Advice for College Students and Graduates: Get a Head Start on Job Hunting

accel5 | March 27, 2019

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EBSCO Corporate Solutions compiles tips for soon-to-be college graduates and first-time employees who are starting job hunting.

As graduation season approaches, many college seniors are feeling the pressure of landing a job and entering the workforce. For first-time employees, beginning the process of job hunting can seem like a daunting task — especially when there are still exams to take and term papers to write.

To make this process a little easier, EBSCO for Corporate has compiled a few easy, actionable tips for students who are looking to get a head start on their job hunt.

Step One: Explore Your Career Options

While some college majors offer a clear-cut career trajectory, many do not. If you find yourself unsure of your career path, begin with brainstorming — search diverse career options that match your strongest skills and attend job fairs. Use LinkedIn to see what people with your degree are doing now and even ask your friends and family what role they picture you in.

Once you’ve compiled a list of career options, analyze which ones fit with your own personal values. Ask yourself questions such as, would I like to work in an office, or would I prefer a non-traditional setting? Do I want a nine-to-five job, or am I looking for something more flexible? What industries excite me? How important is job security to me? What salary range is acceptable? Your answers will help to refine your list to include all practical career options.

Step Two: Take Inventory of Your Network

As a college student, you should be constantly working on building your professional network as you have the unique ability to meet and work with many people. In fact, you’ve probably made several connections that could help with your career already.

Before graduation is the perfect time to take inventory of your network. Think about every activity you’ve been involved in, from classes to part-time jobs and internships. Reach out to professors, managers, coaches, colleagues, or anyone else you’ve interacted with in a positive and meaningful way. Briefly update them on relevant aspects of your life and explain that you will be job hunting soon, asking if they would be willing to be your reference. This way, you will not be scrambling to find references when the time is right, and they won’t feel blindsided when you reach out to them.

As a college student, you should be constantly working on building your professional network as you have the unique ability to meet and work with many people.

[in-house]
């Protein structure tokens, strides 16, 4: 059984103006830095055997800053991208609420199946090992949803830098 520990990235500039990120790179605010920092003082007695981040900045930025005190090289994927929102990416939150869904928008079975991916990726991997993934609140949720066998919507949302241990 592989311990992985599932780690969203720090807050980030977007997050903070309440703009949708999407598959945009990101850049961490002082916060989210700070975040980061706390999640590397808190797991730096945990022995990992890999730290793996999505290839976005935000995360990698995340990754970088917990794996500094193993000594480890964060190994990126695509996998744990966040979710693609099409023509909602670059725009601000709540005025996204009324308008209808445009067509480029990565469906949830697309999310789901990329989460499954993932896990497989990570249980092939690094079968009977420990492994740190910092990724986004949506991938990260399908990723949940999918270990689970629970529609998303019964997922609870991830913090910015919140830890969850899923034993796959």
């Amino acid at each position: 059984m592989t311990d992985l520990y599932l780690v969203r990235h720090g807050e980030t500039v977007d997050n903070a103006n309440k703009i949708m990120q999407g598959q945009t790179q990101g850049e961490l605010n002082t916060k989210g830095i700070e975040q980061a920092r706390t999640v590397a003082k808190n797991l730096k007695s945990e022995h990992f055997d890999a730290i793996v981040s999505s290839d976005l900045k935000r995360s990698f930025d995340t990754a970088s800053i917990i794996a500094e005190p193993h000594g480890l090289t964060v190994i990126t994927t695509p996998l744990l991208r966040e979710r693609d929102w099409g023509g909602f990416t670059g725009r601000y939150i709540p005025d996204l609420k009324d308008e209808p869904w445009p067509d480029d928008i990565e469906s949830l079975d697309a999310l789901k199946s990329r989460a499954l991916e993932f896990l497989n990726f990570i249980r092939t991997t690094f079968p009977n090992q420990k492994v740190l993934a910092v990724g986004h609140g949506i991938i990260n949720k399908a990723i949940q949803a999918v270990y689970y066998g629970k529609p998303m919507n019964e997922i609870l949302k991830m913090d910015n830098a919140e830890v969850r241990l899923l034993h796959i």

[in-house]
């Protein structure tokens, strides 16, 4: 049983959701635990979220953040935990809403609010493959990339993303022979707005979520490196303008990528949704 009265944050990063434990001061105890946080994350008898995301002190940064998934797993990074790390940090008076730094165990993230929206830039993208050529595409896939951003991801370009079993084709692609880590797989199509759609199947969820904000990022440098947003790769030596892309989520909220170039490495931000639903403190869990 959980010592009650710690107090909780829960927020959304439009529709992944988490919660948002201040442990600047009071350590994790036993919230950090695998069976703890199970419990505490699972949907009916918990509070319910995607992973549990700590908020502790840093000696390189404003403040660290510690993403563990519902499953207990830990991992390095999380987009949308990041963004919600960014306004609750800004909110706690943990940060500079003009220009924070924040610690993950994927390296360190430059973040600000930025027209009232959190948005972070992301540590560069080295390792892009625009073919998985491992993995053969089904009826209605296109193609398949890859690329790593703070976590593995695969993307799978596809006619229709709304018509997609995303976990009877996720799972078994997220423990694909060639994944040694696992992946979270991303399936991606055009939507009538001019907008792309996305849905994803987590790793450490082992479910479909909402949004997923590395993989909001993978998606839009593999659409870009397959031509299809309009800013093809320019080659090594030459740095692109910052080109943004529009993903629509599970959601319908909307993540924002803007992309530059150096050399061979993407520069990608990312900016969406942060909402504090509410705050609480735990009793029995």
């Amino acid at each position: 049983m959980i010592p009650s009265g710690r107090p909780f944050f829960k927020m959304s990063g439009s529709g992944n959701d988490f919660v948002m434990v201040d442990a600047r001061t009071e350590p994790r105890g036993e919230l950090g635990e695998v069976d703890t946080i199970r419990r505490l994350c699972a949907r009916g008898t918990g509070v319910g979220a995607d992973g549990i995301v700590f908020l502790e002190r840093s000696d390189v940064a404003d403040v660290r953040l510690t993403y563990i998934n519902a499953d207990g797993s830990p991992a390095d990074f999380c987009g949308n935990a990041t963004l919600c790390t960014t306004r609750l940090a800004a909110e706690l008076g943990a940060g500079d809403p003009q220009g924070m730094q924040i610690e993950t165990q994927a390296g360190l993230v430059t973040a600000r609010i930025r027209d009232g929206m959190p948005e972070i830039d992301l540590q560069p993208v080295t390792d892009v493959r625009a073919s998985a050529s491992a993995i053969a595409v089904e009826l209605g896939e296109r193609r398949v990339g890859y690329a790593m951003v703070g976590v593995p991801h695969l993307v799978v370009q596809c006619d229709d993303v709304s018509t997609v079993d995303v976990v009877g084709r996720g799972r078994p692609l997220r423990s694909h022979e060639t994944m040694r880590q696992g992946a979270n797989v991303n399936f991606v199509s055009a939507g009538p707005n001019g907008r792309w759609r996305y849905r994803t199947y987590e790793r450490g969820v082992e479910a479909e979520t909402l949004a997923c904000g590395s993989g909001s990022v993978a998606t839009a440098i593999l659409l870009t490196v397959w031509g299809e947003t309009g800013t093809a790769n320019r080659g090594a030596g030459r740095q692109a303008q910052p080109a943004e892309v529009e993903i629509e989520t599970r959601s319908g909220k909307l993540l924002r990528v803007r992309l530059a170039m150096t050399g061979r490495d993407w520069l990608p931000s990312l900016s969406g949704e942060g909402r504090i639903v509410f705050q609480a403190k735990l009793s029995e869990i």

Step Three: Update Your Resume

Your resume is one of the most critical aspects of job hunting. Unfortunately, as a college student, you probably do not have years of experience in your desired field. However, you can leverage other experiences and activities to showcase your skills. Be sure that your resume highlights measurable accomplishments. For example, your tutoring skills may have helped a student’s grade rise from a D to a B, or your volunteer project helped feed 200 homeless people in your neighborhood. This will show hiring managers that you have an analytical and action-based mindset — something that is important in any industry.

Step Four: Visit Your College Career Center

Although job hunting can be difficult, remember there is help available. Your college career center is an invaluable tool for any college student, but especially graduating seniors. Schedule time to meet with a career advisor from your college. Explore all programs and services offered — whether they include career exploration, job search assistance, resume and cover letter writing, mock interviews, or more. Landing a job after graduation is much easier with professionals helping you along the way.

Step Five: Brush Up on Your Soft Skills

Throughout college, you’ve acquired technical or “hard skills” specific to your major. However, you may need to improve your soft skills before you are ready to enter the workforce. Soft skills are the personal attributes, personality traits, inherent social cues, and communication abilities needed for success on the job. These include skills such as time management, communication, teamwork, emotional intelligence and more.

Like hard skills, soft skills can be learned. EBSCO’s Accel5 features book summaries and videos on dozens of critical soft skills from top business leaders. These lessons only take a few minutes a day to complete — perfect for your busy schedule. Begin with our free seven-day trial to see if Accel5 is right for you. 

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